Second Kitchen Essentials for New Home/Apartment

Second Kitchen Essentials for New Home/Apartment

So after the housewarming, wedding, or whatever party where you generally get your "first kitchen essential" items, here are some more kitchen essentials to have when you round up some cash after you have lived in your new home/apartment.  

This list are items that are extremely nice to have but aren't particularly a necessity if you are on a tight budget in the beginning.  They are items that you may just use occasionally (not majority of time) and there are ways to go around doing what you need to do without them compared to the first kitchen essentials list. 

So here is the top 10 list of secondary kitchen essentials that I found useful:

1.  Vegetable Peelers.  Some people consider this as a "first essential" but if you are on a tight budget, you can use a knife to peel anything which is listed in the first essential list.  Knifes are a pain in the ass to peel with (I would know since I peeled every veggie, especially potatoes, for 2 years while I lived in Ukraine and it sucked.  A lot.) but you don't have to spend the money on peelers until after you have settled into your new place.

2.  Crock Pot or Instapot.  If you work a lot and don't have much time to cook, these machines are amazing, especially a crock pot.  I haven't had much experience yet with an Instapot but I've had quite a bit with a crock pot.  Especially if you are a soup person like myself and like having a homecooked meal ready when you get home from work, a crock pot is awesome.  I was debating on putting this on the first essential list since I use it so much.  

3.  Juicer.  You'd be surprised how many recipes require lemon or other fruit juices.  I have used my juicer quite a bit since I like fresh juice.  May not necessarily be a requirement for you though.  Check out our pottery juicers for an idea if you'd use one or not:

4.  Colanders/Strainers.  Like veggie peelers, these are extremely nice, but you can live without for a while since you can hold the pot and lid while draining something.  Or you can just wash produce with your hands.  A pain in the ass without one, but you can still cook and bake anything.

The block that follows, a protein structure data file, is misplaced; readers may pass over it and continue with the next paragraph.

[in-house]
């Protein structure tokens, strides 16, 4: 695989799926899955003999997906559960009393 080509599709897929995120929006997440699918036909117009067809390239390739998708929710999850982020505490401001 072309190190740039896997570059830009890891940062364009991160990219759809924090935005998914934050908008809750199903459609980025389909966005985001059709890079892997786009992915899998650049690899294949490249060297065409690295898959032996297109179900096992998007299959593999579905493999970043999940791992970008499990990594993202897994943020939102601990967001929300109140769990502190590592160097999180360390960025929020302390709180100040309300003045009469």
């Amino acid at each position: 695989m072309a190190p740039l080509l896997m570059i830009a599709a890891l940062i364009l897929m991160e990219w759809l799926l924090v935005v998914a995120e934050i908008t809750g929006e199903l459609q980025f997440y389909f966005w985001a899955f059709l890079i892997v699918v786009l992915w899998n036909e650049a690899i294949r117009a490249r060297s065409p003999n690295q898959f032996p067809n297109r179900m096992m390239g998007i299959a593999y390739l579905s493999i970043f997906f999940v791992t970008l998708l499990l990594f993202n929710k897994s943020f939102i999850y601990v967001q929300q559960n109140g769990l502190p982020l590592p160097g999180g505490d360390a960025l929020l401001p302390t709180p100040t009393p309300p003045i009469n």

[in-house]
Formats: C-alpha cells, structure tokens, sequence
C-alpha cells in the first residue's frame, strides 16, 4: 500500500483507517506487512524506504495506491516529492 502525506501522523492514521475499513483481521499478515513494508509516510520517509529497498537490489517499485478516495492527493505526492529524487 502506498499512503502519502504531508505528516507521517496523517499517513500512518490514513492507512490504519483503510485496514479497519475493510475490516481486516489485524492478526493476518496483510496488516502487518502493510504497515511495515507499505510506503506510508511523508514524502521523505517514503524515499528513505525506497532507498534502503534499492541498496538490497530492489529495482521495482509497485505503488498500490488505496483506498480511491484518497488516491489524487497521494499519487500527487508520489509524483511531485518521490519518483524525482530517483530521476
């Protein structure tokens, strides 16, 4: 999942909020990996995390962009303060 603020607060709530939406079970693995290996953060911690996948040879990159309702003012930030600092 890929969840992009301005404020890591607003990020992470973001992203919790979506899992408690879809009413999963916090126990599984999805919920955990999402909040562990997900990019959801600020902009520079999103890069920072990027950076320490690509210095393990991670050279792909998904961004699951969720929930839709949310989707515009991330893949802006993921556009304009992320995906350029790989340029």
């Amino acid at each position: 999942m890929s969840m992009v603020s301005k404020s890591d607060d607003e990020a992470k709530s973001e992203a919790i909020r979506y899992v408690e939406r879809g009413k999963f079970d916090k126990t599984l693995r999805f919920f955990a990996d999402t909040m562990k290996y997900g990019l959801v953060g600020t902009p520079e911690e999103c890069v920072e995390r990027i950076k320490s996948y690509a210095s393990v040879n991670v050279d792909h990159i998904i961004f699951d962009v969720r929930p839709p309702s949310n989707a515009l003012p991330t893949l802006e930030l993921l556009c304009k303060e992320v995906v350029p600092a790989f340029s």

5.  Four Sided Metal Grater.  You can get cheaper one sided ones, but I love the 4 sided one so you get different sizes of grates.  I use the smaller grate to "mince" garlic and the bigger one for shredded veggies.

6.  Microwave.  Most foods you can heat by stove or oven but the microwave makes the process much more pain free and less time consuming so it's not an essential if you have no money, but is one if you can afford it (or if it doesn't already come with the apartment/house.  My apartment didn't have one).

7. Blender or food processor.  This one solely depends on how you cook and bake to be considered an essential.  I didn't use my blender until I had a baby and pureed foods for him.  If you love smoothies, get one.  For some people this may even be considered a first essential.

8. Toaster.  Might be on your first list if you are a huge bread/bagel lover and like toasted bread.  You can usually toast with your oven though which is why it's on my second list.

9.  Bottle Opener.  Honestly, this is mostly used for beer (I love beer bread) so it's not used too often but is necessary.

10.  Dish Drying Rack.  As much as I don't like cleaning, not every single thing in your kitchen will be dishwasher safe.  This is on the second list since you can just dry after washing something then put it up.  This helps the process of washing so you don't have to dry yourself.

Like the first essentials list, this is all subjective and depends on your cooking/baking style.  Some items on here may be on your first list and vise versa or there's some items that you use all the time that's considered essential to you that I don't have listed.  Anytime I have gone kitchen shopping and saw an item, I asked myself the following questions:

  1. How often will I use this?
  2. How much time will I save cooking/baking with this? 
  3. How many hours would I have to work in order to pay for this and if those amount of hours are worth it?

If you answer often, a lot, and yes to those questions, get it.  It will be worth it.  I also use those questions anytime I try to buy useful kitchen gifts for someone if it would be worth it for them or not.

I hope this and the first kitchen essentials list were helpful in your kitchen shopping endeavors!

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